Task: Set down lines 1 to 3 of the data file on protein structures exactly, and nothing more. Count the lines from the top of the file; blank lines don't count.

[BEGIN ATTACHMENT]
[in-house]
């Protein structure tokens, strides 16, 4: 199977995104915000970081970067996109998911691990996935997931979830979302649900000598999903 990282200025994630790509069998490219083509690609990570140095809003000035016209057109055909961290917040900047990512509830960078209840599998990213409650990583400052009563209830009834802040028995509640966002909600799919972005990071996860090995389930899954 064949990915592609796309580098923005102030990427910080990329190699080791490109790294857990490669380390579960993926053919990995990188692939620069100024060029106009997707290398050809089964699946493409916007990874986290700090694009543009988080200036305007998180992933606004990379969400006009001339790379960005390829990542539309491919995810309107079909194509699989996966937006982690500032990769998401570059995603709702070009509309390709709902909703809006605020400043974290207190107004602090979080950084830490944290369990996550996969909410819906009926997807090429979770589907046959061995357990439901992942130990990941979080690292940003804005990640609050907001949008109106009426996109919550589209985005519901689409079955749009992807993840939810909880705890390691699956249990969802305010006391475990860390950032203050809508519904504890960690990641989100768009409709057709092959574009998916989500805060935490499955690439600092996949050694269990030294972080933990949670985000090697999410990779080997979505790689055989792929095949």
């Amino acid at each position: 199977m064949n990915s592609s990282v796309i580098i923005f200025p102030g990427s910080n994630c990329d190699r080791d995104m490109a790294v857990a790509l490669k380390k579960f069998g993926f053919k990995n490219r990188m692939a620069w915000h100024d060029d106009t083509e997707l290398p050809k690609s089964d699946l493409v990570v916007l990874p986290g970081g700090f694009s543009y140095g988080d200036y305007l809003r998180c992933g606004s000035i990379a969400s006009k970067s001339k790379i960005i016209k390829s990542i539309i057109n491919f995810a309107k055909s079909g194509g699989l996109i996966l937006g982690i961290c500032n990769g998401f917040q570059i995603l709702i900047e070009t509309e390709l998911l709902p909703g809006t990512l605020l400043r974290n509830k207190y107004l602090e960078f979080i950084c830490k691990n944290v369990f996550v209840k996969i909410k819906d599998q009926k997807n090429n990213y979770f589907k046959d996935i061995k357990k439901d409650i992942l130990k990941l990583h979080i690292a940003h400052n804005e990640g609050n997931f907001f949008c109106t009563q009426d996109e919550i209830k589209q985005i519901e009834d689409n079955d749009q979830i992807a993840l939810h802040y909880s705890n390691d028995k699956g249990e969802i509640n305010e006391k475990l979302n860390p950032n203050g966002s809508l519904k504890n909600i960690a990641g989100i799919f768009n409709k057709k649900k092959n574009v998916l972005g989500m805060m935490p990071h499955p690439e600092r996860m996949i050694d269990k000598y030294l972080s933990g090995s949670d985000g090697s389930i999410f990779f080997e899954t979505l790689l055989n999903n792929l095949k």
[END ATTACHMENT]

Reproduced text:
[in-house]
């Protein structure tokens, strides 16, 4: 199977995104915000970081970067996109998911691990996935997931979830979302649900000598999903 990282200025994630790509069998490219083509690609990570140095809003000035016209057109055909961290917040900047990512509830960078209840599998990213409650990583400052009563209830009834802040028995509640966002909600799919972005990071996860090995389930899954 064949990915592609796309580098923005102030990427910080990329190699080791490109790294857990490669380390579960993926053919990995990188692939620069100024060029106009997707290398050809089964699946493409916007990874986290700090694009543009988080200036305007998180992933606004990379969400006009001339790379960005390829990542539309491919995810309107079909194509699989996966937006982690500032990769998401570059995603709702070009509309390709709902909703809006605020400043974290207190107004602090979080950084830490944290369990996550996969909410819906009926997807090429979770589907046959061995357990439901992942130990990941979080690292940003804005990640609050907001949008109106009426996109919550589209985005519901689409079955749009992807993840939810909880705890390691699956249990969802305010006391475990860390950032203050809508519904504890960690990641989100768009409709057709092959574009998916989500805060935490499955690439600092996949050694269990030294972080933990949670985000090697999410990779080997979505790689055989792929095949």
């Amino acid at each position: 199977m064949n990915s592609s990282v796309i580098i923005f200025p102030g990427s910080n994630c990329d190699r080791d995104m490109a790294v857990a790509l490669k380390k579960f069998g993926f053919k990995n490219r990188m692939a620069w915000h100024d060029d106009t083509e997707l290398p050809k690609s089964d699946l493409v990570v916007l990874p986290g970081g700090f694009s543009y140095g988080d200036y305007l809003r998180c992933g606004s000035i990379a969400s006009k970067s001339k790379i960005i016209k390829s990542i539309i057109n491919f995810a309107k055909s079909g194509g699989l996109i996966l937006g982690i961290c500032n990769g998401f917040q570059i995603l709702i900047e070009t509309e390709l998911l709902p909703g809006t990512l605020l400043r974290n509830k207190y107004l602090e960078f979080i950084c830490k691990n944290v369990f996550v209840k996969i909410k819906d599998q009926k997807n090429n990213y979770f589907k046959d996935i061995k357990k439901d409650i992942l130990k990941l990583h979080i690292a940003h400052n804005e990640g609050n997931f907001f949008c109106t009563q009426d996109e919550i209830k589209q985005i519901e009834d689409n079955d749009q979830i992807a993840l939810h802040y909880s705890n390691d028995k699956g249990e969802i509640n305010e006391k475990l979302n860390p950032n203050g966002s809508l519904k504890n909600i960690a990641g989100i799919f768009n409709k057709k649900k092959n574009v998916l972005g989500m805060m935490p990071h499955p690439e600092r996860m996949i050694d269990k000598y030294l972080s933990g090995s949670d985000g090697s389930i999410f990779f080997e899954t979505l790689l055989n999903n792929l095949k």